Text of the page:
The Government Accountability Office recently cited the barriers faced by consumers in getting cost information. For example, insurance companies refused to share rates negotiated with health-care companies, calling the information proprietary.
One of the key principles behind high-deductible health plans (HDHPs) is to create more discerning health-care consumers. In theory, health-care providers will compete for customers on price and quality, lowering the former and increasing the latter. However, the existing tools to do this are primitive and mostly useless.
For example, California requires hospitals to publish their official prices, known as charge masters. However, these have little value because hospitals charge any of dozens of prices for the same procedure, depending on negotiations with different health plans. UCLA Medical Center included this unexplained entry on its published charge master: GRMS EXT PIECE HOWMED STRYKER. Price $10,290. That, by the way, is a prosthetic bone.
Contrast this with other consumer goods, for which prices are clearly marked and easily compared. Product details are listed and readily available. Expert and consumer reviews usually exist. These tools do not exist in health care.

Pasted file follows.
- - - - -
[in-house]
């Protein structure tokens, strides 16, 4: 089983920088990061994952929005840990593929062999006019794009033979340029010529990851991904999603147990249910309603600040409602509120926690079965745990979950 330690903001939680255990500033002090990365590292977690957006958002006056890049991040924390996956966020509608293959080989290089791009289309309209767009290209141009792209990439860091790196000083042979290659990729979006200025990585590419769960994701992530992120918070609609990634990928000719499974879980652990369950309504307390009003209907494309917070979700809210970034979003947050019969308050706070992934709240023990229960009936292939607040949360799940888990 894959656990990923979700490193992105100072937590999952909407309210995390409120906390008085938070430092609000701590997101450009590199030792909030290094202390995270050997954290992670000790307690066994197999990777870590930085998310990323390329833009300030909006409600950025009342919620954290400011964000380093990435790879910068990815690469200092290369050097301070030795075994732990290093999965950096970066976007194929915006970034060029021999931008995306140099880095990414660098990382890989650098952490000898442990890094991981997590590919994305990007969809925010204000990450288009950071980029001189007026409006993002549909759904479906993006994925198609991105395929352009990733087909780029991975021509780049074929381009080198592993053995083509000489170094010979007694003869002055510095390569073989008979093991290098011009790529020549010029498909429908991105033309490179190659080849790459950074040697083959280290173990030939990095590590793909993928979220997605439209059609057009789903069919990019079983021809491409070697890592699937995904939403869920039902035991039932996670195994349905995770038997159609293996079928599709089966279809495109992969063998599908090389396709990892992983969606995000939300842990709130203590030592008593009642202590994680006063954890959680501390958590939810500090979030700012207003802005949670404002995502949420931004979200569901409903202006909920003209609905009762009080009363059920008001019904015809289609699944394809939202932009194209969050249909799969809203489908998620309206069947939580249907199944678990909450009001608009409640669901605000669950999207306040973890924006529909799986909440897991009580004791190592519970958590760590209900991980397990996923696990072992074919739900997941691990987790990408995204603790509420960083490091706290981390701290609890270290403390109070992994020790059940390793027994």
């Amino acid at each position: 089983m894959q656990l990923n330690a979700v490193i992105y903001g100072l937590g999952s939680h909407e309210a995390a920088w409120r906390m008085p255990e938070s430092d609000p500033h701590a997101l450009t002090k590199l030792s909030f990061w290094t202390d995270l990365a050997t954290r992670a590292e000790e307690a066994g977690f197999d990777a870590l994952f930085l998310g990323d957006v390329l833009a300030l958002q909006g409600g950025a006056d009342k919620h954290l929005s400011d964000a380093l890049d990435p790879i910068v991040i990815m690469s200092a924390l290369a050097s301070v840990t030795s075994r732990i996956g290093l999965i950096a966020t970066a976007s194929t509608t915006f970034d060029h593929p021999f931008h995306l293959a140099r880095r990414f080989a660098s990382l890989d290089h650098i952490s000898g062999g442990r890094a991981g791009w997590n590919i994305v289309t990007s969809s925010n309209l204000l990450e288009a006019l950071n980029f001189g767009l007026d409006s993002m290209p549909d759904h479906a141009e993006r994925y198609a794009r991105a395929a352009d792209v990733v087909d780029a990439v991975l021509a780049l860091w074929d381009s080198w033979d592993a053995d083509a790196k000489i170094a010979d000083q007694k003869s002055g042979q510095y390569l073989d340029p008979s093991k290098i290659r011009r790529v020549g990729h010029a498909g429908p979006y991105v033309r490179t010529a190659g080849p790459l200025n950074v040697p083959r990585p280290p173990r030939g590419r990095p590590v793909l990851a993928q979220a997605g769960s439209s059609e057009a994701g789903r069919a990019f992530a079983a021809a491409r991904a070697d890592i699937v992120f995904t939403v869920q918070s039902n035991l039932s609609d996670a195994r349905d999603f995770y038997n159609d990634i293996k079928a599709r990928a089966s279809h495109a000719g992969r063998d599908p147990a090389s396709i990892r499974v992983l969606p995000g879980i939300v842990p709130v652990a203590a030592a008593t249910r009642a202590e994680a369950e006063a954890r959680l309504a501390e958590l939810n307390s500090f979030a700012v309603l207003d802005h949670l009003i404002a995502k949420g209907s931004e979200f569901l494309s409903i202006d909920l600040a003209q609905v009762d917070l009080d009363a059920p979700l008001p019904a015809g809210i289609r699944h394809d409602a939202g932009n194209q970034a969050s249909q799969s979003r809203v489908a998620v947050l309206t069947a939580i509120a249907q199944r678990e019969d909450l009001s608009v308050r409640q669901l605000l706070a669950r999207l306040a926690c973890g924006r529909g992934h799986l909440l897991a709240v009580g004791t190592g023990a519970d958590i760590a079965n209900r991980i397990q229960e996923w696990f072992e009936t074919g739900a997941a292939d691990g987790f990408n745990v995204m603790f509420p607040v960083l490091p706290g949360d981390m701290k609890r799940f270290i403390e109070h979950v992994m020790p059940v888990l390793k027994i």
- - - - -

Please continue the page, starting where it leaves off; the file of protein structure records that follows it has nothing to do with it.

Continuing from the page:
More than 30 states are considering or attempting to pass legislation to increase price transparency. Three bills were introduced in Congress in 2010 to do the same.
There has been little urgency to help HDHP enrollees up to this point. They remain a small, if growing, segment of the insured population. Most patients are fully insured and pay a small portion of their health-care costs.
Patients shopping based on price are at a disadvantage because they do not know what they need. Every disease or condition needs a different mix of care. Attempting to figure that out without a physician’s guidance can be a foolhardy exercise. Consumers have a much easier time with simple procedures such as those offered in retail health clinics, or for prescription prices.
And, of course, few feel like shopping when they are ill.
Patients also have a difficult time trying to determine quality of care. This is an example of how efforts to provide the consumer with more detailed information may backfire. Many erroneously believe higher cost of care means higher quality. That line of thinking might encourage providers to raise their prices simply to enhance the perceived value of their services.
Consumers do not even shop around for health services not customarily covered by insurance, such as LASIK surgery and dental crowns. These services are ideal for comparison shopping: they are not urgent; there is no need for further diagnosis; there is usually one price per provider, and the out-of-pocket cost can be steep.